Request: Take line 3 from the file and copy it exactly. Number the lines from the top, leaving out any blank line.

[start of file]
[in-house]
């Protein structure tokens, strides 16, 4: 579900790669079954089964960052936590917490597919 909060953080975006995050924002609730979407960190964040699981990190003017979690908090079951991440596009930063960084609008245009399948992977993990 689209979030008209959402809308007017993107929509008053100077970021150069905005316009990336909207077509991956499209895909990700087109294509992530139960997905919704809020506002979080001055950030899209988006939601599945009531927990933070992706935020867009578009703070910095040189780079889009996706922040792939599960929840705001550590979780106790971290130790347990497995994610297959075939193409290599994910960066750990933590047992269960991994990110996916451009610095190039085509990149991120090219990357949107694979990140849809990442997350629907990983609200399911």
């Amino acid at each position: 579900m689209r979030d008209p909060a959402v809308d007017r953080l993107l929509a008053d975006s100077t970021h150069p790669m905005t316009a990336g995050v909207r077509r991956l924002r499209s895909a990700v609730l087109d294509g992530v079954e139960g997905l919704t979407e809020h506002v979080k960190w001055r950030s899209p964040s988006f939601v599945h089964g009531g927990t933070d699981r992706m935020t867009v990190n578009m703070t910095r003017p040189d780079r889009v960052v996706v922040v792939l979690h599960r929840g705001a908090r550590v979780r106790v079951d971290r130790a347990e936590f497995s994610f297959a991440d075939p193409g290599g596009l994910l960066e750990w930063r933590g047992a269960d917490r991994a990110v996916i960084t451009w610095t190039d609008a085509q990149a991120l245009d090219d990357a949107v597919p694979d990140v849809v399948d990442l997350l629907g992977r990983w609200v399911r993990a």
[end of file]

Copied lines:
């Amino acid at each position: 579900m689209r979030d008209p909060a959402v809308d007017r953080l993107l929509a008053d975006s100077t970021h150069p790669m905005t316009a990336g995050v909207r077509r991956l924002r499209s895909a990700v609730l087109d294509g992530v079954e139960g997905l919704t979407e809020h506002v979080k960190w001055r950030s899209p964040s988006f939601v599945h089964g009531g927990t933070d699981r992706m935020t867009v990190n578009m703070t910095r003017p040189d780079r889009v960052v996706v922040v792939l979690h599960r929840g705001a908090r550590v979780r106790v079951d971290r130790a347990e936590f497995s994610f297959a991440d075939p193409g290599g596009l994910l960066e750990w930063r933590g047992a269960d917490r991994a990110v996916i960084t451009w610095t190039d609008a085509q990149a991120l245009d090219d990357a949107v597919p694979d990140v849809v399948d990442l997350l629907g992977r990983w609200v399911r993990a």